- Place of origin:
England, Great Britain (made)
- Materials and Techniques:
Oak, panelled construction
- Museum number:
- Gallery location:
Arks (or hutches as they tended to be known in southern England) were used to store grain, meal or bread at home, from the medieval period onwards. The concave top was normally removeable and could be turned over to form a kneading trough for the making of bread. This ark could be taken apart relatively quickly, using cross-pegged tenons to separate the panelled front and back from the lid and the boards that form the ends and base. It could thus be moved from room to room inside timber-framed farmhouses as the need arose. The loose boards have been carefully shaped along their edges to fit tightly together in a V shaped tongue-and-groove. Its stout construction using riven, or split, oak, its demountability and tight fitting joints explain the usefulness of such containers for storing precious grain, safe from pests.
On loan to Woolsthorpe Manor (National Trust).
Ark or hutch of panelled construction with a removeable lid on joined hinge sockets, the front and back made up (not demountable using cross-pegged tenons). The front and back with three panels. The front feet shaped on the inner with a concave cut-out.
Mason's mitres on front, and panelled back.
Original nailed iron lock and ring with good iron stain (hasp missing).
Plain sawn very knotty oak, with planed surfaces of varying smoothness. The rails and some panels quartered.
The angled grooves that hold the ends into the front and back were probably cut with a plough plane, run out at the top (which is why the channel shallows to nothing)
Note that front and back are made up, and lid removeable (doubling as a dough trough) but ends and bottom demountable. The end lower rail and 3 planks slot into an angled groove, then held firmed by an outer clamped rail passing through its own. The planks with bird's mouth joints to ensure a snug fit for grain/flour. Note the distinctive form of the solid end lower rail which tenons into the legs, provides a bird's mouth joint for end plank above it and overlaps base boards.
Note some glue repairs.
Note chiselled assembly marks on the stiles of front and back sections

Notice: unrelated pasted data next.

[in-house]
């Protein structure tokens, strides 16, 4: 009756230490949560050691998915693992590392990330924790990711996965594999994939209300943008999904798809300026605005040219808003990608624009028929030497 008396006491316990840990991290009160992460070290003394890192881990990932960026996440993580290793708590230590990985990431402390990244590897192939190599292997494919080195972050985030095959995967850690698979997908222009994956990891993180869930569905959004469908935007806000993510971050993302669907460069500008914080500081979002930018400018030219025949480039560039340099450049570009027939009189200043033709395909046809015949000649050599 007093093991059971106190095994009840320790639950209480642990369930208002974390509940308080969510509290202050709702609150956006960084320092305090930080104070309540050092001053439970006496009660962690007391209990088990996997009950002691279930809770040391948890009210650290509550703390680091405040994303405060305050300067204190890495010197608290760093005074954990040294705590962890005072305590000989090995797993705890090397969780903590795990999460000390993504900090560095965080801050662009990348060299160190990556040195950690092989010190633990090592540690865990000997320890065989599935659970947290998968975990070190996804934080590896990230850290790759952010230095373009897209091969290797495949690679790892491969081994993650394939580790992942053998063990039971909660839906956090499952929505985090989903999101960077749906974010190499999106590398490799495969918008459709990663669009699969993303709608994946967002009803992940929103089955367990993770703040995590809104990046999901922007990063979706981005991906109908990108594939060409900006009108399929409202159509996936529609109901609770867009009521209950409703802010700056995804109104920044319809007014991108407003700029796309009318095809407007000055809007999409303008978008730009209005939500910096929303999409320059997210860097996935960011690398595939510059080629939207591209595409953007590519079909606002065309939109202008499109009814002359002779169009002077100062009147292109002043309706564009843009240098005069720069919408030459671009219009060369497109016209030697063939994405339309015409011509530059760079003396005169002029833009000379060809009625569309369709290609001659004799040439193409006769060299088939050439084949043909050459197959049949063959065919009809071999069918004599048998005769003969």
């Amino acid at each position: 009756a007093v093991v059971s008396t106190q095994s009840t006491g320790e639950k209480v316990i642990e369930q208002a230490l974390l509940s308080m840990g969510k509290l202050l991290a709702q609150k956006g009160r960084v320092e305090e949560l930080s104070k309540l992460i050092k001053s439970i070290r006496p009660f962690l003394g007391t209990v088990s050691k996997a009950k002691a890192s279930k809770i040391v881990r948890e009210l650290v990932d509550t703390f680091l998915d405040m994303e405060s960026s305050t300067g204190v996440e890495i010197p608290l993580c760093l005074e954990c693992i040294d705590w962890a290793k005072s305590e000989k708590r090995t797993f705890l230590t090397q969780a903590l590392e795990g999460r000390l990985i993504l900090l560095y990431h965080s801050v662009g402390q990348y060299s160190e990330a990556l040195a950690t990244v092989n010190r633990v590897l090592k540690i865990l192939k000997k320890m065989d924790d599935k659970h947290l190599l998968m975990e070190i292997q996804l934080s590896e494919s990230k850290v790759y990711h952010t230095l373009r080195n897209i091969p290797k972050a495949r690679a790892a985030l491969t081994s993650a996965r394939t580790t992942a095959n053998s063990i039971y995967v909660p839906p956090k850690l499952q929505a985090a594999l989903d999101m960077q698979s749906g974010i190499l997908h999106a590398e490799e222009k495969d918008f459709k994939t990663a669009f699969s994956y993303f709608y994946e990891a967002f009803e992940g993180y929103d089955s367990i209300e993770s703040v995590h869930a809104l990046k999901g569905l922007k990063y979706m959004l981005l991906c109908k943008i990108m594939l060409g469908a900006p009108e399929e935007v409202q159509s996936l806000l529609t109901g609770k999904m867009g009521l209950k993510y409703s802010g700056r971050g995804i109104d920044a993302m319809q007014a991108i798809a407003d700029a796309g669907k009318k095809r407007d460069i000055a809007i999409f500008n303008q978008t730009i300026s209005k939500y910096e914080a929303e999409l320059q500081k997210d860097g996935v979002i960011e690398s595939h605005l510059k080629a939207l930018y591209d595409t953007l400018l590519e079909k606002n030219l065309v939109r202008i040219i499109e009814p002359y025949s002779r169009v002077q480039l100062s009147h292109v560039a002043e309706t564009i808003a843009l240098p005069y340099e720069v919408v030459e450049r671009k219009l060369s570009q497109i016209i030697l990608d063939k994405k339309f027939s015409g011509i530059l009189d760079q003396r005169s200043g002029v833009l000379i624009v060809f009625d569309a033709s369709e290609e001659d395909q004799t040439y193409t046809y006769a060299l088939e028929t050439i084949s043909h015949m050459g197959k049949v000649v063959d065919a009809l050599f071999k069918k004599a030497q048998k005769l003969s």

Note that front left panel has guilloche and round bead pattern in very low relief (possibly raised scarring after a chisel and punch have been used) suggesting that it has been reused (after 1600).
Left upper rail has sapwood decay.
Keyhole shape looks to be 16th century
Place of Origin
England, Great Britain (made)
Materials and Techniques
Oak, panelled construction
Height: 113 cm, Width: 112 cm to projecting wedge at the back, Depth: 82 cm
Object history note
Bought for £63 from Messrs Beckwith & Sons Ltd, Old Cross, Hertford, and stated by the vendor to have been removed from Arundel Castle when the mother of the Duke of Norfolk went there as a bride (which statement was regarded with suspicion by V&A curators at the time of acquisition).
This ark could be taken apart relatively quickly, using cross-pegged tenons to separate the panelled front and back from the lid and the boards that form the ends and base. Chiselled assembly marks assisted the process. It could thus be moved from room to room inside timber-framed farmhouses as the need arose. These individual boards have been carefully shaped along their edges to fit tightly together in a V shaped tongue and groove (what Millar calls V-groove and chamfer). (Millar says that the 'twybill' or 'axe-adze' was used for forming grooves on the edges of planks.) Its stout construction using riven oak, demountability and tight fitting joints explain the usefulness of such containers for storing precious grain at home, safe from pests.
Note that the pegs all seem to be replacements, and that the front left panel has 'embossed' (or is it painted?) renaissance guilloche and bead pattern (post-1550) suggesting that this timber has been reused. The use panelled front and back probably indicates that the ark was made after 1550. Ironwork all seems original.
The distinctive, decorative cut-out on the front legs derives from a much earlier type of chest, cf. the Ditchling (Sussex) church, or Little Canfield church (Essex) chests, usually dated to the 13th century, but such survival may not be surprising given the conservative character of such utilitarian objects.
Historical context note
The so-called 'clamped-front' chest, common in Germany, France and England from about the 13th century was the first use of joined work in chests. The front consists of wide stiles or 'standards' with a long mortice-groove down their inner edges, with one or more horizontal boards clamped between. Arks, derived from Latin arca, chest (or hutches, derived from French huche, chest, as they may have been more usually known in southern England) used this technique well into the 17th century. They were used to store grain, meal or bread at home in the period, and the concave top was normally removeable and able to be turned over to form a kneading trough (or, with the help of two poles a hand barrow). They tend to be constructed from riven (or split) oak. In Wales they were still made into the 18th century.
See Luke Millar, 'Some plain oak farmhouse chests from South Wales', in Regional Furniture 1992, pp.74ff
Victor Chinnery, Oak Furniture. The British Tradtion (Woodbridge, 1979), pp.356-8
Mainwaring Johnston, Philip ‘Church chests of the twelfth and thirteenth centuries in England’ (Archaeological Journal, LXIV 1907, pp. 243-306).
VON STÜLPNAGEL, Karl: Quellen und Studien zur Reigionalgeschichte Niedersachsens Band 6: Die gotischen Truhen der Lüneburger Heideklöster. (Museumsdorf Cloppenburg, 2000)
Ark, oak, with loose tenon construction, made in England, 1550-1650
Household objects; Containers; Furniture